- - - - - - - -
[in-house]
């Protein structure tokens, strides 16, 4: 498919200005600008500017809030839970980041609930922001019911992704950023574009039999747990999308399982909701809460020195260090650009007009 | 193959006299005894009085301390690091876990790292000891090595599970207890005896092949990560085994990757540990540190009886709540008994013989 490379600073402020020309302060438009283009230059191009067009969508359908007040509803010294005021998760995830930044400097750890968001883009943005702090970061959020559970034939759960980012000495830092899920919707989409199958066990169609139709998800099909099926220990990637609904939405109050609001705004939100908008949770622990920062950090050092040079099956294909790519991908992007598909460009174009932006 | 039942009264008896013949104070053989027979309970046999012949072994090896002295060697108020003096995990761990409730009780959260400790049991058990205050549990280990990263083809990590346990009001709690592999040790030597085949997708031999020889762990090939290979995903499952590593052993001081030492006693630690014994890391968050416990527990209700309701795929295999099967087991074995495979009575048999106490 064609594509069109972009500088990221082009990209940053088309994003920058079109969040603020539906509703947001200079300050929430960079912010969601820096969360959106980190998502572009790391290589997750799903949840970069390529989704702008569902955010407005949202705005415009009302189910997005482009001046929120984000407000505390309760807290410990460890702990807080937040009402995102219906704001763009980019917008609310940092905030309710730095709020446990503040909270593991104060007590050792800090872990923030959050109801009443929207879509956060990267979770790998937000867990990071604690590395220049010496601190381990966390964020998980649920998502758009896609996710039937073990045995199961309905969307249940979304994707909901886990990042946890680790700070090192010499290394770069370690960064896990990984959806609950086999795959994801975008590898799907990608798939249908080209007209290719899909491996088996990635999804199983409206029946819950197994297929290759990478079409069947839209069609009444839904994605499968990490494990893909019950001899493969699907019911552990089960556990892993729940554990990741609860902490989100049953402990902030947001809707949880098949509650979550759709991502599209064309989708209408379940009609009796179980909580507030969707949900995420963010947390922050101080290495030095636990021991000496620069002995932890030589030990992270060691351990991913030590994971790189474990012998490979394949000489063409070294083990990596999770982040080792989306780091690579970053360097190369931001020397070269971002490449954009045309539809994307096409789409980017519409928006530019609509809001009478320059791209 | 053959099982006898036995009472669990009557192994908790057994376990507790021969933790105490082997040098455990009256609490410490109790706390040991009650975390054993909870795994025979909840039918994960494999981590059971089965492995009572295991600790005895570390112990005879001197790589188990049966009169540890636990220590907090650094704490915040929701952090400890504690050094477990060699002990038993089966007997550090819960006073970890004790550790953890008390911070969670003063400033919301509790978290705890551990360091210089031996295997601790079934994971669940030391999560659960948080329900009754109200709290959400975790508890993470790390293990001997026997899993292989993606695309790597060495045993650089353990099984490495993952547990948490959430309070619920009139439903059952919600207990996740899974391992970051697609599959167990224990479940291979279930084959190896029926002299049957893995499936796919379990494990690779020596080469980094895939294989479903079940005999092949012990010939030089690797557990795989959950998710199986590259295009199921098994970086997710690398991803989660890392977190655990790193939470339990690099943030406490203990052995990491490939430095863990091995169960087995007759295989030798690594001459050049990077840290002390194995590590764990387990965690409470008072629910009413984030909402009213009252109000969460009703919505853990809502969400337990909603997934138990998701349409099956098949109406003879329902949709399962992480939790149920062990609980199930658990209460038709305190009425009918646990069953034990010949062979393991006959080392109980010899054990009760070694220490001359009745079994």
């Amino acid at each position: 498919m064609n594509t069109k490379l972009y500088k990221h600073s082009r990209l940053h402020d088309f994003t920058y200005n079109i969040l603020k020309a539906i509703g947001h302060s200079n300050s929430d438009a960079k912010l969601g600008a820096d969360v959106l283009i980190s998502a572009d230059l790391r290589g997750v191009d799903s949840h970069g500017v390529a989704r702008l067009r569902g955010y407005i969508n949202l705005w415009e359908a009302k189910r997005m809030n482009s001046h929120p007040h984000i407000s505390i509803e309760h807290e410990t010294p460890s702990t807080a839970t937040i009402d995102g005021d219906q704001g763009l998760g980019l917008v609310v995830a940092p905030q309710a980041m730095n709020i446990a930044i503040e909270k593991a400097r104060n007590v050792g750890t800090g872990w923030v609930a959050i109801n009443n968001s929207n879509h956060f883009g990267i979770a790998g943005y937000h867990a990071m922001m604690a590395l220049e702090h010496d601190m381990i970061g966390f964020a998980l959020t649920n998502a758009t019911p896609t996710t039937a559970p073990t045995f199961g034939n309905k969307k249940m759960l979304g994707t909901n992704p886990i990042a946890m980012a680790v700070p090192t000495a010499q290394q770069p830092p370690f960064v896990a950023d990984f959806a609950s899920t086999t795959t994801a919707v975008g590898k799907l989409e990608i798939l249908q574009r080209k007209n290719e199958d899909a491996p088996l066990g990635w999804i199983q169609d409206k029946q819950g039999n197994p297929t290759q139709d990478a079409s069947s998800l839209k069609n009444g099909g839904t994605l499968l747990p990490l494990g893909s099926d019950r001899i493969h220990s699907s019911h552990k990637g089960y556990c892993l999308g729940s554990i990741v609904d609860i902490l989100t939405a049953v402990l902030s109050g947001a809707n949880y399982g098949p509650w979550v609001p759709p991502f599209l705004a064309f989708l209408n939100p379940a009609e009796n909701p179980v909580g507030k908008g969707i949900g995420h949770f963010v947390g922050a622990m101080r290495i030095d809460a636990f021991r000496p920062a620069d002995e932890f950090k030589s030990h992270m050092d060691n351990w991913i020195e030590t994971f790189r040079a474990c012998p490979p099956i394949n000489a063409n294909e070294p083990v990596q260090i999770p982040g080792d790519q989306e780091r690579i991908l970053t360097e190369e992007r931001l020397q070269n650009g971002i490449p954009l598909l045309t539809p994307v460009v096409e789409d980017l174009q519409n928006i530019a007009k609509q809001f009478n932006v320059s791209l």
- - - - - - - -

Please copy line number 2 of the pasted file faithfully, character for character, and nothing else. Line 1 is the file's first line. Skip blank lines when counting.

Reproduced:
């Protein structure tokens, strides 16, 4: 498919200005600008500017809030839970980041609930922001019911992704950023574009039999747990999308399982909701809460020195260090650009007009 | 193959006299005894009085301390690091876990790292000891090595599970207890005896092949990560085994990757540990540190009886709540008994013989 490379600073402020020309302060438009283009230059191009067009969508359908007040509803010294005021998760995830930044400097750890968001883009943005702090970061959020559970034939759960980012000495830092899920919707989409199958066990169609139709998800099909099926220990990637609904939405109050609001705004939100908008949770622990920062950090050092040079099956294909790519991908992007598909460009174009932006 | 039942009264008896013949104070053989027979309970046999012949072994090896002295060697108020003096995990761990409730009780959260400790049991058990205050549990280990990263083809990590346990009001709690592999040790030597085949997708031999020889762990090939290979995903499952590593052993001081030492006693630690014994890391968050416990527990209700309701795929295999099967087991074995495979009575048999106490 064609594509069109972009500088990221082009990209940053088309994003920058079109969040603020539906509703947001200079300050929430960079912010969601820096969360959106980190998502572009790391290589997750799903949840970069390529989704702008569902955010407005949202705005415009009302189910997005482009001046929120984000407000505390309760807290410990460890702990807080937040009402995102219906704001763009980019917008609310940092905030309710730095709020446990503040909270593991104060007590050792800090872990923030959050109801009443929207879509956060990267979770790998937000867990990071604690590395220049010496601190381990966390964020998980649920998502758009896609996710039937073990045995199961309905969307249940979304994707909901886990990042946890680790700070090192010499290394770069370690960064896990990984959806609950086999795959994801975008590898799907990608798939249908080209007209290719899909491996088996990635999804199983409206029946819950197994297929290759990478079409069947839209069609009444839904994605499968990490494990893909019950001899493969699907019911552990089960556990892993729940554990990741609860902490989100049953402990902030947001809707949880098949509650979550759709991502599209064309989708209408379940009609009796179980909580507030969707949900995420963010947390922050101080290495030095636990021991000496620069002995932890030589030990992270060691351990991913030590994971790189474990012998490979394949000489063409070294083990990596999770982040080792989306780091690579970053360097190369931001020397070269971002490449954009045309539809994307096409789409980017519409928006530019609509809001009478320059791209 | 053959099982006898036995009472669990009557192994908790057994376990507790021969933790105490082997040098455990009256609490410490109790706390040991009650975390054993909870795994025979909840039918994960494999981590059971089965492995009572295991600790005895570390112990005879001197790589188990049966009169540890636990220590907090650094704490915040929701952090400890504690050094477990060699002990038993089966007997550090819960006073970890004790550790953890008390911070969670003063400033919301509790978290705890551990360091210089031996295997601790079934994971669940030391999560659960948080329900009754109200709290959400975790508890993470790390293990001997026997899993292989993606695309790597060495045993650089353990099984490495993952547990948490959430309070619920009139439903059952919600207990996740899974391992970051697609599959167990224990479940291979279930084959190896029926002299049957893995499936796919379990494990690779020596080469980094895939294989479903079940005999092949012990010939030089690797557990795989959950998710199986590259295009199921098994970086997710690398991803989660890392977190655990790193939470339990690099943030406490203990052995990491490939430095863990091995169960087995007759295989030798690594001459050049990077840290002390194995590590764990387990965690409470008072629910009413984030909402009213009252109000969460009703919505853990809502969400337990909603997934138990998701349409099956098949109406003879329902949709399962992480939790149920062990609980199930658990209460038709305190009425009918646990069953034990010949062979393991006959080392109980010899054990009760070694220490001359009745079994």